Once upon a time, before there were men on the earth, the Beavers were a family like men. They were thrifty and honest, and spent their time building in the lakes and ponds. They had hands like our hands. They were dressed in gray fur, warm enough for the winters, and dark enough for all the digging which they had to do.
There was no family of all the forest so hard working as the Beavers. The Beaver men had a secret trade of making arrows. They dug flint out of the rocks along the bank and shaped it into arrowheads. These had such magic that the Beavers always had dried meat hanging in their houses.
Most wonderful of all, though, was their skill in building. With no tools but their broad, flat hands, the Beavers built strong dams which made pools in the streams where the fish could hatch. They built their own homes, with many halls and rooms, of the mud at the bottom of the water. All the Beavers worked, even the women and children. Here they lived in honesty and peace and asked nothing of any one.
In the same days the Eagle was a proud warrior, dressed from head to foot in colored feathers. He lived on a mountain top, and when he came down to the forest he wished great honor. The winds blew their trumpets for him, and the thunder beat drums. All the creatures were asked to bow before the Eagle, and he expected fish and berries to be brought him for a feast.
One spring when the ice had gone out of the streams and ponds and the forest had put on new green leaves, the Eagle came down for a sudden visit. He stopped at the edge of a small lake, and there he saw an old Beaver woman digging in the mud. She bent low over her work. With her large, wrinkled hands she was making the clay into bricks for building a new wall for a Beaver house. The Eagle looked at her with scorn.
“I am hungry,” he said.
The Beaver woman raised her brown head out of the water, and looked up at the Eagle.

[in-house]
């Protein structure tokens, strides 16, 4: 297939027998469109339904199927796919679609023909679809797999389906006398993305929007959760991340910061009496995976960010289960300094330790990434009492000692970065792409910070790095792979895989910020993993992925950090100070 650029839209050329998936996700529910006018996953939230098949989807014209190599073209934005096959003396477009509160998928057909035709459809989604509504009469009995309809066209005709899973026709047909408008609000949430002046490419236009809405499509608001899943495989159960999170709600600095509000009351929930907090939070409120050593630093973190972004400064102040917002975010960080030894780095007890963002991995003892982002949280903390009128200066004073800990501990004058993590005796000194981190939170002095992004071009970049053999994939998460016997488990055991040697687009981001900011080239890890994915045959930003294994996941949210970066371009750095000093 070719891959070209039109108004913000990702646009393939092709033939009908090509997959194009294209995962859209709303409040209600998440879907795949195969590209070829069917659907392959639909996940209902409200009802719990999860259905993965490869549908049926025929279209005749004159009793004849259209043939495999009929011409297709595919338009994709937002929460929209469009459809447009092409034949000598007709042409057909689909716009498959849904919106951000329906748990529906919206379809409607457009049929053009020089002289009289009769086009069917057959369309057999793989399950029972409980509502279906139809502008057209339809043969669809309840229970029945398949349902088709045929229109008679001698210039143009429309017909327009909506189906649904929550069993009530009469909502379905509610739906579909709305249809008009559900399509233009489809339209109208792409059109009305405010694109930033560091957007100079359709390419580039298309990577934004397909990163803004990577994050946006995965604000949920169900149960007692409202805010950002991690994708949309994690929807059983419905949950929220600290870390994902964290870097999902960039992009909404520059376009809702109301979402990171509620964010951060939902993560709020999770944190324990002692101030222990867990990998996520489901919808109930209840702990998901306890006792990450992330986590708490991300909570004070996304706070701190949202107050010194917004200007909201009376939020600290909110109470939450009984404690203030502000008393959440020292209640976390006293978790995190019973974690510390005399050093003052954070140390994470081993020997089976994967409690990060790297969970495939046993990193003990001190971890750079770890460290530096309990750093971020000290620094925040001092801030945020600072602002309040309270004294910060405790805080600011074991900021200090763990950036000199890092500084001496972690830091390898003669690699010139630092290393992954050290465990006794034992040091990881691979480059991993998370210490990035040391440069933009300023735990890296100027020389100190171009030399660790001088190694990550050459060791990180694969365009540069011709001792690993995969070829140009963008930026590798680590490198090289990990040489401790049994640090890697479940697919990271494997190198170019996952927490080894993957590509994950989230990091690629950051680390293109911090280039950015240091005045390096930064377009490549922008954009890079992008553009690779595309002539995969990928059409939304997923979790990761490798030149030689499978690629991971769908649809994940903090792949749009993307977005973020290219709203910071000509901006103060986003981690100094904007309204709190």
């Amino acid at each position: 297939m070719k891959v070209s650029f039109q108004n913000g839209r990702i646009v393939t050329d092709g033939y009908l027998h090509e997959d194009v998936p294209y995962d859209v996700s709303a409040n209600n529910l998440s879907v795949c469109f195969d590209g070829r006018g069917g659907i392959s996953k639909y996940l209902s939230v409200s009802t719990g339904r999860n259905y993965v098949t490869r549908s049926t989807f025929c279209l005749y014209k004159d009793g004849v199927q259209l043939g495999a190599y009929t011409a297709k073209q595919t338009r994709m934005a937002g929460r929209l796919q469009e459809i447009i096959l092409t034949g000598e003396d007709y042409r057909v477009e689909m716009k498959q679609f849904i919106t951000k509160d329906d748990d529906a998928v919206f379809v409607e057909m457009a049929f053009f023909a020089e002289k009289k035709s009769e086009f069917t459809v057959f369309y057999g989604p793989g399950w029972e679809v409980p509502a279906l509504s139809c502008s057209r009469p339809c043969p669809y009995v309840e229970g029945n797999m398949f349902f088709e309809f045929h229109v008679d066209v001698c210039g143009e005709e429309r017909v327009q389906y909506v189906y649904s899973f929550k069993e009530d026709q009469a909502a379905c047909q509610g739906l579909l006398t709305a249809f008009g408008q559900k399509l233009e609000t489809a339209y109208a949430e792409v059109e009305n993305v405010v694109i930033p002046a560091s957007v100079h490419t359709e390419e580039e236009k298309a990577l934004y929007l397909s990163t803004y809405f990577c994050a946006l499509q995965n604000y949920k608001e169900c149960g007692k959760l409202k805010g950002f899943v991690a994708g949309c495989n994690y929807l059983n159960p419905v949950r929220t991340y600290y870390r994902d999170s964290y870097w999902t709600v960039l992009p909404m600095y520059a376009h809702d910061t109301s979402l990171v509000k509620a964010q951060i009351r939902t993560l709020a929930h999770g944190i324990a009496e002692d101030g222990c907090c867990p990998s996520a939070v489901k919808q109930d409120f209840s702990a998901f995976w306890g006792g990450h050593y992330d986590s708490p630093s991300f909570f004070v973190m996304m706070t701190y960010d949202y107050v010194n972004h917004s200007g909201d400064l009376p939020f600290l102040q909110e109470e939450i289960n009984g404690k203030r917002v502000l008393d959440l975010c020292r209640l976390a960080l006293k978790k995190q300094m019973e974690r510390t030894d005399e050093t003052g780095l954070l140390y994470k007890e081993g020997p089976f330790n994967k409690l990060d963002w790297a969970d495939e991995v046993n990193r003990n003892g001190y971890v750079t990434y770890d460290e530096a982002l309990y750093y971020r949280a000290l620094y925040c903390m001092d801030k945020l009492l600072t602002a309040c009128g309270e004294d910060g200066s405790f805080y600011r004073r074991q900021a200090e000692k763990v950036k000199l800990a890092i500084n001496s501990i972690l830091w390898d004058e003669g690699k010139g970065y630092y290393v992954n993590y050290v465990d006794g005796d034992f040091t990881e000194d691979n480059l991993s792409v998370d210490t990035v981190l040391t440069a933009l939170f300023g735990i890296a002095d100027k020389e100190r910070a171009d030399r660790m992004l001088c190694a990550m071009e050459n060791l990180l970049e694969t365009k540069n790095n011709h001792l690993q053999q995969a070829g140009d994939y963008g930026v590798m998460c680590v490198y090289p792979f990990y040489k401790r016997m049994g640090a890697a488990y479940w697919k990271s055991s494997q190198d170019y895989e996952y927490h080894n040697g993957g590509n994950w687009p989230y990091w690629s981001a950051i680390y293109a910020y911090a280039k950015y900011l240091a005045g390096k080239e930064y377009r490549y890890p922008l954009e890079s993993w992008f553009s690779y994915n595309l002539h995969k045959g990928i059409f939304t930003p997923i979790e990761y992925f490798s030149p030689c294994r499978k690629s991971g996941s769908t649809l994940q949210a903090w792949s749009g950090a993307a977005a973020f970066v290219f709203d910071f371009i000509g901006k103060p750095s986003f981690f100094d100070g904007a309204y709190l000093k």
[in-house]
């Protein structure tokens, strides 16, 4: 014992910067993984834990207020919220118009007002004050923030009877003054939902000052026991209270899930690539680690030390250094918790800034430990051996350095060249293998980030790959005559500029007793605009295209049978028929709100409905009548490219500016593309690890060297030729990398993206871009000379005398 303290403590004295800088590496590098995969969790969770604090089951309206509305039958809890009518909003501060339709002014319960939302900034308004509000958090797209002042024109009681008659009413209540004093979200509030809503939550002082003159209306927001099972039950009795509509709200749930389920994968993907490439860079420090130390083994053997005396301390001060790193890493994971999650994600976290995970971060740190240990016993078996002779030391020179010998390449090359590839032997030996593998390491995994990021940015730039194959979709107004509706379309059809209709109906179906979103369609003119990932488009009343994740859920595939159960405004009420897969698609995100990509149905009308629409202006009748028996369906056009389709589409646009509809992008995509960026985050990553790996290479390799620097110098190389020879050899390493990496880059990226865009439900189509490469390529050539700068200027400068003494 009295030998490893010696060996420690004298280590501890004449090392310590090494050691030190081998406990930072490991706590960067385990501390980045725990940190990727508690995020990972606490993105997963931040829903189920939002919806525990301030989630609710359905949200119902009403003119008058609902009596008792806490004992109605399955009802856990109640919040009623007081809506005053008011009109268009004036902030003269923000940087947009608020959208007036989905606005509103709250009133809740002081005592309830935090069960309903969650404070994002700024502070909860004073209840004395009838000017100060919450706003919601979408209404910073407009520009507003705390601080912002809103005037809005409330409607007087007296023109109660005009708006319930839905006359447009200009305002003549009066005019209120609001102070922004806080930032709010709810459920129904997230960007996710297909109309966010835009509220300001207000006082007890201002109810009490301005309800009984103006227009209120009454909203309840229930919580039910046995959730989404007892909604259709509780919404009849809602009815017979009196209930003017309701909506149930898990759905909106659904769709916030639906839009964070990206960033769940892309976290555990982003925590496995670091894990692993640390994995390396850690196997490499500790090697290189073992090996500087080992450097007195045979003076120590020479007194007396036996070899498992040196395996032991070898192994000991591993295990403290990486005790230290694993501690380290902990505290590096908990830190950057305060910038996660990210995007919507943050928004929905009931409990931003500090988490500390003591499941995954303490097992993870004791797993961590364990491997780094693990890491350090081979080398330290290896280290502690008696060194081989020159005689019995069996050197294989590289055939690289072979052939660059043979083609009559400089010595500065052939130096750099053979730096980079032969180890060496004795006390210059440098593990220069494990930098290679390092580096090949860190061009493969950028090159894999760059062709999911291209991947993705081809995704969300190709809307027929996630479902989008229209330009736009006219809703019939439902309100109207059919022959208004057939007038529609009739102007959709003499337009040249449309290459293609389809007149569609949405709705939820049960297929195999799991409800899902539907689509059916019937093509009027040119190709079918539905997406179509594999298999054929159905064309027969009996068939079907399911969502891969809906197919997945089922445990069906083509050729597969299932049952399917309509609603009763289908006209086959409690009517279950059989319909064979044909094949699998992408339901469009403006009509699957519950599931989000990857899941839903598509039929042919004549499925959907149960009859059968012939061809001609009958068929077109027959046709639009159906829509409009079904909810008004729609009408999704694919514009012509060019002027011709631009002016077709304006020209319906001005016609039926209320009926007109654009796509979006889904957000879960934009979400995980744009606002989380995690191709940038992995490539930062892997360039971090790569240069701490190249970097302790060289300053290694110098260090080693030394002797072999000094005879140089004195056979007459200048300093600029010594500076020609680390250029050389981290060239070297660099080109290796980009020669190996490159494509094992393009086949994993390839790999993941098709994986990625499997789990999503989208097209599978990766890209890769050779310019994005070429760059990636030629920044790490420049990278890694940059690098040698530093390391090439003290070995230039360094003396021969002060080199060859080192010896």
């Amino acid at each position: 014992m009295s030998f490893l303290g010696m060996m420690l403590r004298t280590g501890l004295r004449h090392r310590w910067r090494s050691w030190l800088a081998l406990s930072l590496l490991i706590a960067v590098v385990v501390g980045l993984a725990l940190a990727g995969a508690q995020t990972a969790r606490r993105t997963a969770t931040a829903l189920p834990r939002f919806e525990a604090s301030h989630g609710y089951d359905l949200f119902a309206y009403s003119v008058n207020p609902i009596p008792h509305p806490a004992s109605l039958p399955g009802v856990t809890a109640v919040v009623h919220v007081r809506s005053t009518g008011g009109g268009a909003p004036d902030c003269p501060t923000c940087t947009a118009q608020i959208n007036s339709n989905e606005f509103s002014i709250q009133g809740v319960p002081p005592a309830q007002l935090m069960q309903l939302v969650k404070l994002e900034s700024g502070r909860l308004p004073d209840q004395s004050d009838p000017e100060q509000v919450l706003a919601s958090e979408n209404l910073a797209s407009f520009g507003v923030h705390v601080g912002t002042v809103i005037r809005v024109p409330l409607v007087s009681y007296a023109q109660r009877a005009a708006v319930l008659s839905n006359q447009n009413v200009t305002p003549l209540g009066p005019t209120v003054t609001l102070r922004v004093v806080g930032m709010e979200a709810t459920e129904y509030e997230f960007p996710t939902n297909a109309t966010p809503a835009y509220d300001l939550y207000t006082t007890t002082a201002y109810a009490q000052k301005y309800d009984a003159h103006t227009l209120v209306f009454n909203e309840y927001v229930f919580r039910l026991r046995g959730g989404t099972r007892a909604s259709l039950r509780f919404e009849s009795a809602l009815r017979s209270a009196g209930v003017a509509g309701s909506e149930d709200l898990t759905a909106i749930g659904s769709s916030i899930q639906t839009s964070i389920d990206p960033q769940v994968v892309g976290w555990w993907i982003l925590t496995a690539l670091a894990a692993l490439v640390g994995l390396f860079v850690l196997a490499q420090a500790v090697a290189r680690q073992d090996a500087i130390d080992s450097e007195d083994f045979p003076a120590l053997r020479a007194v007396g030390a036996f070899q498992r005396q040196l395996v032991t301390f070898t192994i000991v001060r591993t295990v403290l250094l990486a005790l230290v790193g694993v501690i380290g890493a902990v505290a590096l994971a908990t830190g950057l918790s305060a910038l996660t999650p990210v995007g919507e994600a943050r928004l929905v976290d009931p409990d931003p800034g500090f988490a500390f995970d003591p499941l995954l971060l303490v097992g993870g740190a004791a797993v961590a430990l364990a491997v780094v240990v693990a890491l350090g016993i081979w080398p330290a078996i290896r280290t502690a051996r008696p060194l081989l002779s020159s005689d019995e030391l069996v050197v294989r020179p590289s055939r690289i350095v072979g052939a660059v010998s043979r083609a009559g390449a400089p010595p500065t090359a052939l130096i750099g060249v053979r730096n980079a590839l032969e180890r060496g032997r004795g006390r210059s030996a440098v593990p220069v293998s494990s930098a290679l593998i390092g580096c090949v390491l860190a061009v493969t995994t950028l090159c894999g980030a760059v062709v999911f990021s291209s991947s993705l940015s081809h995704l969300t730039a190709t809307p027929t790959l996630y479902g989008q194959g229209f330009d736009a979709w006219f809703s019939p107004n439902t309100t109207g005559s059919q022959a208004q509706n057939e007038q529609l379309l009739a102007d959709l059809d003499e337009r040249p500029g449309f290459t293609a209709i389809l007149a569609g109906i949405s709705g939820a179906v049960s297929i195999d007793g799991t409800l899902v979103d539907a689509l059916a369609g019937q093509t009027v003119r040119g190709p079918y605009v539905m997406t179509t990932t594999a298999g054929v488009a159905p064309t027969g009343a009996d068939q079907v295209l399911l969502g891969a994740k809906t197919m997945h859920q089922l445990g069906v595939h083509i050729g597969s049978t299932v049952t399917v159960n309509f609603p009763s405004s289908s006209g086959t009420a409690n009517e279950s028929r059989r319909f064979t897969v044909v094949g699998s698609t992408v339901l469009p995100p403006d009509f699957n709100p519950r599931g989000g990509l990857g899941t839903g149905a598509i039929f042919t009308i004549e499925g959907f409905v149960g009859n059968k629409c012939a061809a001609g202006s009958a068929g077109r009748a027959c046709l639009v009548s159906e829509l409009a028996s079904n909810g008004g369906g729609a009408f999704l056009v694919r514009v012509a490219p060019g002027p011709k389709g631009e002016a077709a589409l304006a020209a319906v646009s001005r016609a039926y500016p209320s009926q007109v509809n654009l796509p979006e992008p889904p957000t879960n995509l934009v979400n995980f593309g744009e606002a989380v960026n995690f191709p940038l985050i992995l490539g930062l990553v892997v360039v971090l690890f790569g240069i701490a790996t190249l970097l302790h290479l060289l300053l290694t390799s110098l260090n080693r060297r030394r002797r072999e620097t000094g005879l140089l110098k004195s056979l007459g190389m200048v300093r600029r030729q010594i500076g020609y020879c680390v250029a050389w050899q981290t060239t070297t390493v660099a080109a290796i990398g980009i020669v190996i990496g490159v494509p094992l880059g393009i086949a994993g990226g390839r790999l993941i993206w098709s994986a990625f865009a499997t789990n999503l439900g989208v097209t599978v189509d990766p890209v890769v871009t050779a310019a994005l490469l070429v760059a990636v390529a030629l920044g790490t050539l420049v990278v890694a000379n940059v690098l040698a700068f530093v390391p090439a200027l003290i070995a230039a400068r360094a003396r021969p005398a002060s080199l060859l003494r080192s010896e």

“The Beaver family would be hungry, too, sir,” she said, “if we did not work, all of us, to get a living.”
“But think of the kind of work you do,” screamed the Eagle, going up to the branch of a tree to sit so that he need not step in the mud.
“Look at your hands,” he went on. “They are not the hands of a person of rank, like myself, but are stained with earth. You live in houses that are made of mud. You cut down trees with your teeth, and eat weeds and bark. You were made only to wait on others such as myself.”
The Beaver woman went on with her work. When the Eagle had finished, she said: “We Beavers are humble, but there are no other workers in the forest like us. We deepen and dam the streams and make them more useful. Our work takes us into the mud. In the mud we must live, but we are honest, thrifty people, sir. What do you want to eat?” she asked.
“Fish,” said the Eagle. “Go down and catch some for me.”
The Beaver woman wiped her hands and then dived down into the water. The Eagle watched her go, for he was half starved. He longed for a meal of rich, freshly caught fish. He watched the smooth water for some time, but he could see not even a ripple. After he had waited an hour, the water stirred and the brown head of the Beaver woman showed.
“Your feast of fish awaits you, O Eagle,” the Beaver woman said.
“But where are the fish?” the Eagle demanded.
“They wait for you on my table, down in the Beaver lodge,” she said, and then she went under the water again.
The Eagle went hungry for a long time. Even now, when the Beaver family walks on four feet, and the Eagle is a bird, all go hungry who are too proud to work for their food.